Book Review: Verses
Book Reviewed by Brianna-Christine Alicea
Verses (The Harmony, Discourse, and Undivided Pursuit of Wholeness) by Jewel Caston-Mendoza chronicles the emotions and thoughts of a lover, wife, mother, yet most importantly, a woman whose life is captured in emotional verses. The verse form is a composition written in metrical rhythm, forming rhyming lines. Caston-Mendoza categorizes her poems into seven chapters, pairing the first poem in the new chapter with a visual image by Chantece Dayshon Mendoza. Each new chapter title is reflective of the themes Caston-Mendoza uses throughout her poems. As the entry point for her book, Caston-Mendoza uses the Once Upon A Time chapter to indicate the feeling of nostalgia for past love and bliss with some undertones of despair in them. It is within this section that the reader gains a full impact of life before the skeletons in the closet. The tone of “I Looked at You” is an innocent love and hopeful for the future. She writes,
The future, my future
You didn’t look boney to me
You looked like a gazelle
Long and lean.
There is the feeling of trying to be strong eminent in the lines, for a sick loved one, trying to give strength to the loved one. However, while this poem has a sweet outer layer, its undertone is heartbreaking, for she writes,
Your spirit was enormous
Your life, so purposeful.
The speaker has boundless love for the subject of this poem, yet they sound sad at the same time.
Changes/Bare Truths reflect on the betrayal of her relationship and the emotional impacts of it. While Mendoza’s book is bluntly personal, many poems can be relatable, and personally, Changes/Bare Truths is a section that resonates the most. It reflects the downward spiral of the relationship. Her lonely and dejected, ‘Why aren’t you here,’ reminds the reader of a couple growing apart physically, mentally, emotionally. When the distance is crushing, and the most significant want is nothing more than to fix the situation so the relationship could be better again. However, there is no going back to the way things used to be, so the speaker’s only wish is to stop loving the person after they have been causing so much pain. The lines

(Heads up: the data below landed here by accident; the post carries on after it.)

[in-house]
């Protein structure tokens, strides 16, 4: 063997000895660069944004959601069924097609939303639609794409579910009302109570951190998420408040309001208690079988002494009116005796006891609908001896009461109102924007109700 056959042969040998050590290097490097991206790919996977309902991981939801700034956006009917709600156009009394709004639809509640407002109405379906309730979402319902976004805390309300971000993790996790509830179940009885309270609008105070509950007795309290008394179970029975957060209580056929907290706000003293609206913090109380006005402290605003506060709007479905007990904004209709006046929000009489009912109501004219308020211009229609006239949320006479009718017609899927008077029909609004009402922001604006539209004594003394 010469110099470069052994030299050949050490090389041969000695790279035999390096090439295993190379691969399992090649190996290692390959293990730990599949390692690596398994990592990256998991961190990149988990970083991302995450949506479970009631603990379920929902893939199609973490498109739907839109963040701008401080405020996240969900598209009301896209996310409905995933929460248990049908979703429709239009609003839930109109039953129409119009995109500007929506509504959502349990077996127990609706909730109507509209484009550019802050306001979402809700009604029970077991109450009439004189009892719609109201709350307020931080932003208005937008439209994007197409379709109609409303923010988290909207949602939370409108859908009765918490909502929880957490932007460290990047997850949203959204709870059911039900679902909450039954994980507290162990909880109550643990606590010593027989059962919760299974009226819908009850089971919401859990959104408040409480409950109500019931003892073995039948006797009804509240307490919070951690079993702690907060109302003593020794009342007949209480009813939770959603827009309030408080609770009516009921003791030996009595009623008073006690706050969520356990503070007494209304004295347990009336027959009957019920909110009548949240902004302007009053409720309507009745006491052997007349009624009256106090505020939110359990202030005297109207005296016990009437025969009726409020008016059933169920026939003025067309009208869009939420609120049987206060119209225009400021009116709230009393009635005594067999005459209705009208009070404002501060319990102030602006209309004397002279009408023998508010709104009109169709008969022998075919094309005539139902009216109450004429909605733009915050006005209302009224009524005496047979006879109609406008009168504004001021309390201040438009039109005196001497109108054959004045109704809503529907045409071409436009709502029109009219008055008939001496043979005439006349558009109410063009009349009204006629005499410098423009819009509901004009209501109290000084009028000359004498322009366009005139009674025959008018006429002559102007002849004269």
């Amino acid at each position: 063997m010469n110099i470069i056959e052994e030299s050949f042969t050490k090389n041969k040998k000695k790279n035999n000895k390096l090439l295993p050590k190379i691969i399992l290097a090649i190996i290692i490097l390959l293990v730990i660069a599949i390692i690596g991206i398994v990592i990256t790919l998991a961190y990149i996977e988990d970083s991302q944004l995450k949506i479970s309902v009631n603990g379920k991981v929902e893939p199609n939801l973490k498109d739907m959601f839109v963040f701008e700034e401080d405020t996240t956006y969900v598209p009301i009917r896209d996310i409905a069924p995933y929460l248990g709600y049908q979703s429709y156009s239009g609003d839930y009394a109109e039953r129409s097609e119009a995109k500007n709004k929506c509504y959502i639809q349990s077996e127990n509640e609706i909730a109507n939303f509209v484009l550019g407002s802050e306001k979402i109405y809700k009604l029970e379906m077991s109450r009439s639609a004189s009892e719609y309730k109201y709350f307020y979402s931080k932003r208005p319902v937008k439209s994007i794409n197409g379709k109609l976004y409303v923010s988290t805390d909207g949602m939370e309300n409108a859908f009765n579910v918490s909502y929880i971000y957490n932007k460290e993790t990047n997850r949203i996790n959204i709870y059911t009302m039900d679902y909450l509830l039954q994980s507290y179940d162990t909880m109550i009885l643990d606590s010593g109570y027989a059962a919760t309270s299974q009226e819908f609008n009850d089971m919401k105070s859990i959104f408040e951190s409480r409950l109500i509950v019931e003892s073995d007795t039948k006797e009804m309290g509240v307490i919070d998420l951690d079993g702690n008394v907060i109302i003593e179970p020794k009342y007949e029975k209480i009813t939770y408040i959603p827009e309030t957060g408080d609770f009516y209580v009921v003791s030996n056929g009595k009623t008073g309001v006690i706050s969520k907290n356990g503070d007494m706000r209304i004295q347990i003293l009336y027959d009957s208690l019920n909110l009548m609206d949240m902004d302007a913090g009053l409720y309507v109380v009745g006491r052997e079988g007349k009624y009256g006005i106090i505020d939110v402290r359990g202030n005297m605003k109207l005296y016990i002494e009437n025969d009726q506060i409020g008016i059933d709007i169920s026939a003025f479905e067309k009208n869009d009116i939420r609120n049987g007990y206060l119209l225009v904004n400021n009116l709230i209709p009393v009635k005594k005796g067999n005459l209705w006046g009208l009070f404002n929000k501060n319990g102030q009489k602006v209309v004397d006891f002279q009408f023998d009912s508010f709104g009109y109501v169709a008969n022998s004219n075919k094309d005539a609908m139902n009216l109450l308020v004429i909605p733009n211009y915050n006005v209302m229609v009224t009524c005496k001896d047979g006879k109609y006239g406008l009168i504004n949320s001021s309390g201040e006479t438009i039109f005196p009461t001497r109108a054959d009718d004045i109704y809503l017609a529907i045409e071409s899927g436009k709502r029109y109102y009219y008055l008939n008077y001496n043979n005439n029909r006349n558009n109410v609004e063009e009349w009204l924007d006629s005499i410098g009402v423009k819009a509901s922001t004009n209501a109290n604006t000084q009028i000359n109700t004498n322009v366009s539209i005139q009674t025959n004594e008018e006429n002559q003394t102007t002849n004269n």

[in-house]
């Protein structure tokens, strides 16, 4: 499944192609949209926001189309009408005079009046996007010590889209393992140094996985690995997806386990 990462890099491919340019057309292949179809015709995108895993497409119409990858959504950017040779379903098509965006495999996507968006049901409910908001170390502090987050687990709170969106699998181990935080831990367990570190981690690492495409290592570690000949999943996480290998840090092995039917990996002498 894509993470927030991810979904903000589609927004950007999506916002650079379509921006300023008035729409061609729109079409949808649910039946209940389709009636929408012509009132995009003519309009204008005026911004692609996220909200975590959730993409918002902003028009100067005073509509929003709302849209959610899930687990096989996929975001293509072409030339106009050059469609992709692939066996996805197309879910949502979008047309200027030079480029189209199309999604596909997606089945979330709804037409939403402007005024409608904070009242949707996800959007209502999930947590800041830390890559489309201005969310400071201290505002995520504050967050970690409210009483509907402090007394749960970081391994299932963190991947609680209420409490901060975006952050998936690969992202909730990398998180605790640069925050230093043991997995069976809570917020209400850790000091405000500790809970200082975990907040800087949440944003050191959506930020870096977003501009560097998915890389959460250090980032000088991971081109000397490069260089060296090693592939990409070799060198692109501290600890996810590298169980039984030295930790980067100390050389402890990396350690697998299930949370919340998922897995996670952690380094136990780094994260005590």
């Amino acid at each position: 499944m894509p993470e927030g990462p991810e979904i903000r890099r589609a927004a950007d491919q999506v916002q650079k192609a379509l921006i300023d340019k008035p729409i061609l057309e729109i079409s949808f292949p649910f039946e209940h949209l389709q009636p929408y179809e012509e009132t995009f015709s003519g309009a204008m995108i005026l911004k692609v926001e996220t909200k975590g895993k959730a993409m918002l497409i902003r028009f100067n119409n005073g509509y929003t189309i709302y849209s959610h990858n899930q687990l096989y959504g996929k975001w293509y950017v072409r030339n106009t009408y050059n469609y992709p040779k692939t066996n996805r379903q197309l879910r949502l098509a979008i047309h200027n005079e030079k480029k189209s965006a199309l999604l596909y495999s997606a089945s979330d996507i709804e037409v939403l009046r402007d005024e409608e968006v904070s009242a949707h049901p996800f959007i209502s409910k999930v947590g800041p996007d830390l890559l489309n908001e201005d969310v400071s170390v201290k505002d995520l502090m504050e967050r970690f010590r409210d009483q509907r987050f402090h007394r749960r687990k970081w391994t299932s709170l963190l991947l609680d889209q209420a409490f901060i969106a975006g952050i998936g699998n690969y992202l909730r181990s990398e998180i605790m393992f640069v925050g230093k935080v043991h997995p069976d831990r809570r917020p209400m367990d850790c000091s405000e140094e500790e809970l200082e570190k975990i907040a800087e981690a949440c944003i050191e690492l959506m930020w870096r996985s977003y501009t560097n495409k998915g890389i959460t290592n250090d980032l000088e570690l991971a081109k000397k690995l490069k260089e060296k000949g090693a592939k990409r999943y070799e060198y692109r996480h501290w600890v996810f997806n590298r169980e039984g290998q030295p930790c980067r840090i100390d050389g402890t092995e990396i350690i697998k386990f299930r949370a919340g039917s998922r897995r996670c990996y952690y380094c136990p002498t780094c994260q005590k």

The distance between us
Seems as wide
As the west coast
To the east coast” and “I wish I didn’t
In loving you
are compelling and relatable enough to remind a reader of a past relationship or a current one.
The author reminds the readers again of the flailing, distancing relationship—
Your sideward glance
told me more than your spoken word
It told me I was
No linger your queen.
Following a continuous and persistent search for love, many battles, and obstacles of self-acceptance and self-love, and the element of moving on—which is quite liberating—
Beauty is deeper than the ugliness I see-day by day
I am beautiful.
While this anthology of poems was brutally candid and spoke about the life of a woman of color, there was a poem that stood out amongst the rest, “Heartbeat of the Nation.” This poem was far more political than any of the other poems featured, and while it is not inferior to her other work, it was a jarring change to consider. Found in the sixth chapter, New Beginnings, the politically charged poem reflects on the current political situations and the frustrations of the continuous issues people of color face while in America. However, the contrasting topics of the poems can be overlooked because the constant emotions threaded throughout the anthology is pain and suffering being endured, which is clearly evident in all of Caston-Mendoza’s poems. Jewel Caston-Mendoza’s poetry states it is dedicated to “all the women who have been jaded one time or another,” building a connection between the author and the readers with the issues they have faced.